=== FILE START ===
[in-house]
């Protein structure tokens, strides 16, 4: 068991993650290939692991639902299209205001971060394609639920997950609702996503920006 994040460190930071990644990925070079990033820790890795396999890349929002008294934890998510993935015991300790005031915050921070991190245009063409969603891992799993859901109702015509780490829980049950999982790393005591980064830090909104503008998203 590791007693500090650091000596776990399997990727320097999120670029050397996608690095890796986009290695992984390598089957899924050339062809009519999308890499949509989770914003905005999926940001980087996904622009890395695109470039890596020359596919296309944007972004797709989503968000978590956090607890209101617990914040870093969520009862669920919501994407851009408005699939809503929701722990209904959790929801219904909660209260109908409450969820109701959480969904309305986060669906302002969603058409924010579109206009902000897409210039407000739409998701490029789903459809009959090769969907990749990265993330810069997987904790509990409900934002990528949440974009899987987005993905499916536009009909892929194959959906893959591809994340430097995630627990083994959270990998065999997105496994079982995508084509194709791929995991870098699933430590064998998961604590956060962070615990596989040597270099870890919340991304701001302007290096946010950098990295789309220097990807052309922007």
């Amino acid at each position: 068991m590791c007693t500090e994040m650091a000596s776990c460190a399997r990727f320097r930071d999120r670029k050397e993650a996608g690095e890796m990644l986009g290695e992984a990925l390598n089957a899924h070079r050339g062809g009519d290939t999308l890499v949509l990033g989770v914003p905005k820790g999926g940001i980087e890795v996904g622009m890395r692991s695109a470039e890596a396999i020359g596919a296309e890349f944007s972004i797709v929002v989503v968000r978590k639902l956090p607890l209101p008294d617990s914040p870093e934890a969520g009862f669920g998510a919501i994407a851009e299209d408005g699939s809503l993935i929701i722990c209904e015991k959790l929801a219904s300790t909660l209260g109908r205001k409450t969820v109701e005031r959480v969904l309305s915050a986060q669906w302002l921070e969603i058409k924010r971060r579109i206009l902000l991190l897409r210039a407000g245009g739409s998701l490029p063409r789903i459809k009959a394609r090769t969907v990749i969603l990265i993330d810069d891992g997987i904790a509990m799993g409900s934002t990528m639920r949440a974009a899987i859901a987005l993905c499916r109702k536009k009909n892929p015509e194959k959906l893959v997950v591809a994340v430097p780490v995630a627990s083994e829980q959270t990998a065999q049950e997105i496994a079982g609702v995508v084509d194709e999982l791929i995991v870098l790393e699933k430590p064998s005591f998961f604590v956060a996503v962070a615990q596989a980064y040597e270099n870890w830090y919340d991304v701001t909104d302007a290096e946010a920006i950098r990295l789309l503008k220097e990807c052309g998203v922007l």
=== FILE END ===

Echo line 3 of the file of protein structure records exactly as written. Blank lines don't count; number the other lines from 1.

């Amino acid at each position: 068991m590791c007693t500090e994040m650091a000596s776990c460190a399997r990727f320097r930071d999120r670029k050397e993650a996608g690095e890796m990644l986009g290695e992984a990925l390598n089957a899924h070079r050339g062809g009519d290939t999308l890499v949509l990033g989770v914003p905005k820790g999926g940001i980087e890795v996904g622009m890395r692991s695109a470039e890596a396999i020359g596919a296309e890349f944007s972004i797709v929002v989503v968000r978590k639902l956090p607890l209101p008294d617990s914040p870093e934890a969520g009862f669920g998510a919501i994407a851009e299209d408005g699939s809503l993935i929701i722990c209904e015991k959790l929801a219904s300790t909660l209260g109908r205001k409450t969820v109701e005031r959480v969904l309305s915050a986060q669906w302002l921070e969603i058409k924010r971060r579109i206009l902000l991190l897409r210039a407000g245009g739409s998701l490029p063409r789903i459809k009959a394609r090769t969907v990749i969603l990265i993330d810069d891992g997987i904790a509990m799993g409900s934002t990528m639920r949440a974009a899987i859901a987005l993905c499916r109702k536009k009909n892929p015509e194959k959906l893959v997950v591809a994340v430097p780490v995630a627990s083994e829980q959270t990998a065999q049950e997105i496994a079982g609702v995508v084509d194709e999982l791929i995991v870098l790393e699933k430590p064998s005591f998961f604590v956060a996503v962070a615990q596989a980064y040597e270099n870890w830090y919340d991304v701001t909104d302007a290096e946010a920006i950098r990295l789309l503008k220097e990807c052309g998203v922007l």